Leading Change. Transforming Communities.

On YAR2014, Tweets and Hope

On YAR2014, Tweets and Hope
Thursday, June 5, 2014

By Carissa Collins

Before attending my first YAR 2014 conference, I grabbed what every social media intern needs, a reporter’s notebook and a smartphone, and arrived at Endicott College. My job was not only to experience this one-of-a-kind conference but to live-tweet throughout. What I didn’t realize was how inspiring and full the day would be!

The range of professionals (over 750) was incredible, as keynote speaker Nancy Rappaport quickly discovered. She asked attendees to raise their hands according to vocation: social workers, school staff, law enforcement officers, therapists, and others. Rappaport, a Harvard professor, called for a “paradigm shift” in behavioral consequences, where we “catch kids being good” to give them the emotional reaction they crave.

The afternoon keynote speaker, Jefferson Prince, was knowledgeable and hilarious, which was good right after lunch. He showed a video called, "It's Not About the Nail" to remind us how much kids need empathy. "Help your youth make a narrative to organize their experience,” Prince said. "That can be incredibly healing." (Yes, that was a Tweet.)

After a delicious lunch of wraps and salad, I caught up with Matt Jass, a refugee youth program leader at the New American Center in Lynn, who was loving his first time at YAR 2014. “It’s good to see all the different resources working together toward caring for youth,” he said.

Then there were the workshops, many profound. With twelve in the morning and thirteen in the afternoon, it was hard for me to choose. So I dropped in on a few: Renee Hoekstra, Psy.D. shared about her work in adolescent group therapy, and how some of her patients tell her that her girls’ group therapy session is “the best hour and fifteen minutes of their week.” Sarah Durfey of the Emmanuel Gospel Center gave a powerful workshop on human trafficking, even touching on the horrendous “market” on the North Shore of Massachusetts. According to the Eva Center (Boston Area), almost half of all women in human trafficking aged out of the foster care system. (Another Tweet!)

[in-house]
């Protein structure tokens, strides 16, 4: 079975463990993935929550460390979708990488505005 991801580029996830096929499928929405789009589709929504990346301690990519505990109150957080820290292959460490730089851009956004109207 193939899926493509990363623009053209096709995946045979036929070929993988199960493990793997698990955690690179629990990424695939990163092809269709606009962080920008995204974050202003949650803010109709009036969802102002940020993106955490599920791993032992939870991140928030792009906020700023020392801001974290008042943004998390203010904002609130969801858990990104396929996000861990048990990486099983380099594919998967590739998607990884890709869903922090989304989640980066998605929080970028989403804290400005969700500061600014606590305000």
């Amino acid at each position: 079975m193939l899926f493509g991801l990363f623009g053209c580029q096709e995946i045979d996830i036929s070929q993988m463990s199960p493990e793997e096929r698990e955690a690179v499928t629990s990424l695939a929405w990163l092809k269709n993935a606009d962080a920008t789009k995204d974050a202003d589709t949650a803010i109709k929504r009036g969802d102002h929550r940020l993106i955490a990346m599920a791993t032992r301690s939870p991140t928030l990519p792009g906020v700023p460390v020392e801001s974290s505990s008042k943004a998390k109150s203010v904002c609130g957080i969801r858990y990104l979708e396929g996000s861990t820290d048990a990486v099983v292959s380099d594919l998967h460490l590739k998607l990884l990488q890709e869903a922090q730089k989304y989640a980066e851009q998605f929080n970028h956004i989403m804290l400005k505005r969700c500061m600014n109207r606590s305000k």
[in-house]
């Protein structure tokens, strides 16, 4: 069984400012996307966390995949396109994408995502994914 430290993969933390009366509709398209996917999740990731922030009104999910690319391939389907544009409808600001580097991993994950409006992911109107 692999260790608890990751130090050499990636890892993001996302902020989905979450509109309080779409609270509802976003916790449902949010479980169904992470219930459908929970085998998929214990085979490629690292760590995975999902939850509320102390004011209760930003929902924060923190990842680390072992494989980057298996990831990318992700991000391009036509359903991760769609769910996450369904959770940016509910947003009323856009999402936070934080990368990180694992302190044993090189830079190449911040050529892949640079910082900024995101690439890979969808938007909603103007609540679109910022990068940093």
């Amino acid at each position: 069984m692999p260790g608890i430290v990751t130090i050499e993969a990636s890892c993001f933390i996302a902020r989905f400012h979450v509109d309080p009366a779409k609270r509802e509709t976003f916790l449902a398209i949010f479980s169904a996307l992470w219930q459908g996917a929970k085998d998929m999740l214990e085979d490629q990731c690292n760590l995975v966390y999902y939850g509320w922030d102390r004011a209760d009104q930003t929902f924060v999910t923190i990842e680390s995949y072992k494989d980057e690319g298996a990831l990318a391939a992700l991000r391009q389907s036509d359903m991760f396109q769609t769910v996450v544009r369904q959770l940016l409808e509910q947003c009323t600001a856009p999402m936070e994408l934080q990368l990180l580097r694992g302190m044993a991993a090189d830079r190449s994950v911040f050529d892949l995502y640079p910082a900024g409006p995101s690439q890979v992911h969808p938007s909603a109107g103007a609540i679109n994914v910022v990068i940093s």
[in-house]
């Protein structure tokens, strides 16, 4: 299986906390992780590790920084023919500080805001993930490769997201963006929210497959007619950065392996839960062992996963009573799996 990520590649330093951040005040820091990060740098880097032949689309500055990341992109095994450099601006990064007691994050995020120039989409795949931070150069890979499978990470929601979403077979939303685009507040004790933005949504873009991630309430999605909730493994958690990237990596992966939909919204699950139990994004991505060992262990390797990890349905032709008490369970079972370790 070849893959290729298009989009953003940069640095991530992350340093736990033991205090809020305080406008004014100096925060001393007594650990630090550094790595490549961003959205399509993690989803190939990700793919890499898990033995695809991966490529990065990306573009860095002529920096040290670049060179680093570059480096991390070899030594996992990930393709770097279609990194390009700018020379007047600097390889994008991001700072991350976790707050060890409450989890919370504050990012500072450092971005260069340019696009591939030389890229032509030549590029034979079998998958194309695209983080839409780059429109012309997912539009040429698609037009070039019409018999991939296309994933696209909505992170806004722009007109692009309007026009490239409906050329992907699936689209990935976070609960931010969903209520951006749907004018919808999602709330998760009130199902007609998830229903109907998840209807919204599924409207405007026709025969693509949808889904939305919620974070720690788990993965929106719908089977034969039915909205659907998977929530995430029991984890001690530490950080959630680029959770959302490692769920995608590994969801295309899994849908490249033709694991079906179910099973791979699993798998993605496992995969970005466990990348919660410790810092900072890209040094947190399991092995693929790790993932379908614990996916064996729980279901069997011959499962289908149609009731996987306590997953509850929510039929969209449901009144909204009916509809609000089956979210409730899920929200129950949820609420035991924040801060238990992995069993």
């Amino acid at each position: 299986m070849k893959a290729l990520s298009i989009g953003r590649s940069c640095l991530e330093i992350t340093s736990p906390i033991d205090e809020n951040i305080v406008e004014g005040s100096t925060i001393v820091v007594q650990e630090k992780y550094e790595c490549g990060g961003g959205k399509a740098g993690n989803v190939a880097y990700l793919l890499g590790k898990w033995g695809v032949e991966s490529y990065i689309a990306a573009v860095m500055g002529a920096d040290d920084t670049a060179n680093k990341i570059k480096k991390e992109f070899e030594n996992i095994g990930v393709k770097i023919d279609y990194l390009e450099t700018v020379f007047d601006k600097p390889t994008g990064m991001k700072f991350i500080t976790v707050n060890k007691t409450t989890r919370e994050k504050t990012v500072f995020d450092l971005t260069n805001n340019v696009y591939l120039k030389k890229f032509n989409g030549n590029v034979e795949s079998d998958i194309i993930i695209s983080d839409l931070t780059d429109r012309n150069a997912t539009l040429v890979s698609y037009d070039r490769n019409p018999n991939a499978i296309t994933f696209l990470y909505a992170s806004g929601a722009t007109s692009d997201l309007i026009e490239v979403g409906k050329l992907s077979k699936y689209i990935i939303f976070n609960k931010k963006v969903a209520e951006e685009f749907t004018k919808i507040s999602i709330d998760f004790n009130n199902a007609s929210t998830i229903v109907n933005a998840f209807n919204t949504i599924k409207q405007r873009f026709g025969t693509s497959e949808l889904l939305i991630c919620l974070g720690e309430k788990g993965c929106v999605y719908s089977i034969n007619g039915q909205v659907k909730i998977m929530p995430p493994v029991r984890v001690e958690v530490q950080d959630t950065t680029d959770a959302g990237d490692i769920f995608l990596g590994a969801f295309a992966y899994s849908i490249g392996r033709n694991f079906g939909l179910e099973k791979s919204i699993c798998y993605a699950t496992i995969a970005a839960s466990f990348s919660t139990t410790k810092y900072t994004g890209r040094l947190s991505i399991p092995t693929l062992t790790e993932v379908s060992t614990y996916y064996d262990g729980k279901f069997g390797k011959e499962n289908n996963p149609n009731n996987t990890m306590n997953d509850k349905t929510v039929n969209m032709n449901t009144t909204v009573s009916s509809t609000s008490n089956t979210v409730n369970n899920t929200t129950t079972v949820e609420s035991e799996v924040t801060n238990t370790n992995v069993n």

I found it incredible to see how connected all these professions (social work, medicine, education, law, etc.) really are.  As a student privileged enough to attend college and grow up in a healthy family, it was humbling to learn about the risks many kids and teens face: poverty, abuse, and mental health challenges.. These attendees are at the forefront of these pivotal fights! They were at YAR for one reason: to change lives.

I left the conference inspired with hope and deeply humbled by their service. Oh, and I even got a photo with one such leader, Amy Julia Becker whose book A Good and Perfect Gift, shows just how valuable every child is. 

To see my tweets and more highlights from #YAR2014, please visit us on Twitter

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